“The single biggest indicator for academic success is having books at home,” said Fatima Yousef, the 16-year-old founder of the nonprofit Stories for a Future. While it’s a statistic she knows by heart, she also knows that having books may not be a reality for many low-income youth.
Throughout the country, relationships between police and community members has been strained and contentious. But in one Brooklyn community, police and youth are working together to bridge the gap, better understand one another, and beautify the community through service.
When Kaitlyn Martinez heard that one of her friends failed a homework assignment because she didn’t have the simple school supplies of a pencil and paper at home, she wanted to do something to help. Two years later, 14-year-old Kaitlyn is CEO of nonprofit Backpacks 4 Kids AZ, providing students across Arizona with backpacks full of the school supplies they need to succeed.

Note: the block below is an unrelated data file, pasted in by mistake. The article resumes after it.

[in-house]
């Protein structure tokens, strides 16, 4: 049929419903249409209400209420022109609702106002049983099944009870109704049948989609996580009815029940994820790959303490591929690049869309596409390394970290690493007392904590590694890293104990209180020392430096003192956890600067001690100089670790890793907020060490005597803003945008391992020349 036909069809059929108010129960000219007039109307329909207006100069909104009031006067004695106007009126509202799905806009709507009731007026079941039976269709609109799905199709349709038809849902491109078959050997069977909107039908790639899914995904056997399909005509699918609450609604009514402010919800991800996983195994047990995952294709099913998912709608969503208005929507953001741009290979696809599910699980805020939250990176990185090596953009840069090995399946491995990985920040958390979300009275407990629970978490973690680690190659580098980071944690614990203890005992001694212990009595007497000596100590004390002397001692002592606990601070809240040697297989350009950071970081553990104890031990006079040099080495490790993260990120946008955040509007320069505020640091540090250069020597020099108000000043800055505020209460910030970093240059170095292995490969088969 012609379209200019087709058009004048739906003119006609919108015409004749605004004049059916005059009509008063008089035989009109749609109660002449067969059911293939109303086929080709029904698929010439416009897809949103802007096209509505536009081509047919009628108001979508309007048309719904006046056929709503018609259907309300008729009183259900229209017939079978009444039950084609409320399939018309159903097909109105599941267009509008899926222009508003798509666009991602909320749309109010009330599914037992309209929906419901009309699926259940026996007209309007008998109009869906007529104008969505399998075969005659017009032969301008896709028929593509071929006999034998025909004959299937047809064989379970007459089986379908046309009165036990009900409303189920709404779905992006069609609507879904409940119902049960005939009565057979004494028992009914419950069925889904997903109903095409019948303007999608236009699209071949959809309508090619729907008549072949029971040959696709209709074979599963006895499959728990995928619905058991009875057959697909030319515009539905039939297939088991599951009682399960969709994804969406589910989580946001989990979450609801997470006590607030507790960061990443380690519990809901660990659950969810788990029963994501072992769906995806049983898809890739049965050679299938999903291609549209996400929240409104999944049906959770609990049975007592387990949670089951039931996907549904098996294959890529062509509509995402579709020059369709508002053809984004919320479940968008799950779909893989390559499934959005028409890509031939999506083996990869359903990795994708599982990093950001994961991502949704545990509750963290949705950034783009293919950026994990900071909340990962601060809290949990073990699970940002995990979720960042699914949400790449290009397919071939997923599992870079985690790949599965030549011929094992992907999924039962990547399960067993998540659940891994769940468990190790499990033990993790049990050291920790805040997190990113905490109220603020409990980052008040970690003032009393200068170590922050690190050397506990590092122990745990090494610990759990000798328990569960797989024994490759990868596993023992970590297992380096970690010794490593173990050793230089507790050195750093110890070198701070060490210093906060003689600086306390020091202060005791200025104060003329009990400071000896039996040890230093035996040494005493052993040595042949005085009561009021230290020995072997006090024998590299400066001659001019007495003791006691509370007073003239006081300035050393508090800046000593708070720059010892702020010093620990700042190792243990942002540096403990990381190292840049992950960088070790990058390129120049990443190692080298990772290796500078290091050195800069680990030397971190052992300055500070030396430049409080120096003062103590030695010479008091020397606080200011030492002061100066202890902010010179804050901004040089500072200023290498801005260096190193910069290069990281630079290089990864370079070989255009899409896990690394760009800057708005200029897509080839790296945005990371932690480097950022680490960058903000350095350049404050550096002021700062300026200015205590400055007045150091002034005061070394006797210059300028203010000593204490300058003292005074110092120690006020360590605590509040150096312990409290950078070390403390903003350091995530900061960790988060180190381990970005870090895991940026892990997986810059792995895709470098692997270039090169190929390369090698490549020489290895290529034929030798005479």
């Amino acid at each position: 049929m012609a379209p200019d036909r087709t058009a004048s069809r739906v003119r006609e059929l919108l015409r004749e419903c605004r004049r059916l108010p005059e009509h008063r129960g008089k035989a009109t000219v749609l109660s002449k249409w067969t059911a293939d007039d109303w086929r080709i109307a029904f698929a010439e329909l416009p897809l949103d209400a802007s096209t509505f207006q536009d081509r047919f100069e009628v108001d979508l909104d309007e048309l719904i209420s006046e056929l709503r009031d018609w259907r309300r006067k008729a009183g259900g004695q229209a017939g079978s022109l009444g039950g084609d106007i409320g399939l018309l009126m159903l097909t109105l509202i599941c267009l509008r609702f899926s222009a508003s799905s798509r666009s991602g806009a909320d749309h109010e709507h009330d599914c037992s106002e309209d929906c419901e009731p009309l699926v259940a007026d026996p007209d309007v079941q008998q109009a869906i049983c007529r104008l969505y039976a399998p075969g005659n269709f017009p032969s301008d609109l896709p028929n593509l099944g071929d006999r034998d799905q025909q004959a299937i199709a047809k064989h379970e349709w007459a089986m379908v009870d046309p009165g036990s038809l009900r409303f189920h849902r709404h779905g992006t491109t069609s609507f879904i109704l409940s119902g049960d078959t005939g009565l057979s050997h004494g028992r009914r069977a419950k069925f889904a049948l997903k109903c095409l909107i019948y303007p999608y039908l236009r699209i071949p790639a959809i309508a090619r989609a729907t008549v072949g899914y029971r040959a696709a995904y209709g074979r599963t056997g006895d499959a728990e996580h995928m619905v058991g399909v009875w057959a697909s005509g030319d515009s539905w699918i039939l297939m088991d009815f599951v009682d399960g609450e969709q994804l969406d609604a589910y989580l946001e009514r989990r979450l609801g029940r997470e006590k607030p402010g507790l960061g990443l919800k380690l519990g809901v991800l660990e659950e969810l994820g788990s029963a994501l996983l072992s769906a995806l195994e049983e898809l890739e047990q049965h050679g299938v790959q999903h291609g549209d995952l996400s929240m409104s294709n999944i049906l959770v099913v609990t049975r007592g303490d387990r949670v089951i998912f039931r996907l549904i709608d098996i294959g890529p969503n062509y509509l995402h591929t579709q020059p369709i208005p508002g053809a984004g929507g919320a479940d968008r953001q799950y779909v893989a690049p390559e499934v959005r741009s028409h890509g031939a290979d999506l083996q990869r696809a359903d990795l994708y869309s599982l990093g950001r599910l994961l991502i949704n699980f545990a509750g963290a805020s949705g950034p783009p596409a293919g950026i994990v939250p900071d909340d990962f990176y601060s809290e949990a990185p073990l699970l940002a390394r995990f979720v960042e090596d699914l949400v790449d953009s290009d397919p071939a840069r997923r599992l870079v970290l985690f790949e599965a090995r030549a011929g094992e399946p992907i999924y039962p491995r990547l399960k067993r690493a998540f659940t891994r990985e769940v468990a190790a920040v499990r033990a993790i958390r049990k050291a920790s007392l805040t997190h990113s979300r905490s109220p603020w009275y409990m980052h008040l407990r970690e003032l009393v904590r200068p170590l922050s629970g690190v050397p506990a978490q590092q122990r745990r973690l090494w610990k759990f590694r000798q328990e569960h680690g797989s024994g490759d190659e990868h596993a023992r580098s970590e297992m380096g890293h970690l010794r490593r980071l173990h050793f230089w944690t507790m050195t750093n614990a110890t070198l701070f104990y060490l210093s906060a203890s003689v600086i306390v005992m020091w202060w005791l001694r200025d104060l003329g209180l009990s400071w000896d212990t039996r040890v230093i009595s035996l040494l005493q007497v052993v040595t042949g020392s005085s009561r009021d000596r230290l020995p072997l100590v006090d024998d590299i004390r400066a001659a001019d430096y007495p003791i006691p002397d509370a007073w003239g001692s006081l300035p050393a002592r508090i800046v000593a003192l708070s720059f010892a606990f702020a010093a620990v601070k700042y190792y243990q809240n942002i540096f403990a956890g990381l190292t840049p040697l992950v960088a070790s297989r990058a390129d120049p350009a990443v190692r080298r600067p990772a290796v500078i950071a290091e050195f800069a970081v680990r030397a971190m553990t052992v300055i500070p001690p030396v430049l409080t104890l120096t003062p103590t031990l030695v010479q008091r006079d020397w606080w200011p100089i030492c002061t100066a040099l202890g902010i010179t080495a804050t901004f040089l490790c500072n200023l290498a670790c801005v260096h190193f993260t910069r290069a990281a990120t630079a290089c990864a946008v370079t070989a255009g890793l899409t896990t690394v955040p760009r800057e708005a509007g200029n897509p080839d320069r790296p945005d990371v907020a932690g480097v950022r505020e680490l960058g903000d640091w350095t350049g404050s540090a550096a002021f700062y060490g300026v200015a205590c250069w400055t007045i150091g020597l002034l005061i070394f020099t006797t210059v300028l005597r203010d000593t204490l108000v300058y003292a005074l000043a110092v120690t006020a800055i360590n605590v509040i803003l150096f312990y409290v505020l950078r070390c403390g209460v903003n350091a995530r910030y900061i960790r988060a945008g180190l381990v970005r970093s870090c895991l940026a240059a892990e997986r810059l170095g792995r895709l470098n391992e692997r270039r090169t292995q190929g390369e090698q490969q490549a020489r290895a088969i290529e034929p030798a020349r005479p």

“In elementary school, my best friend, Kale, was in a wheelchair and I didn’t know why,” said Bailey Walter. “It took me a long time to ask about it, but in fourth grade I talked to his mom and found out he was diagnosed with spinal muscular atrophy at 18 months old.” Bailey told her mom she wanted to help.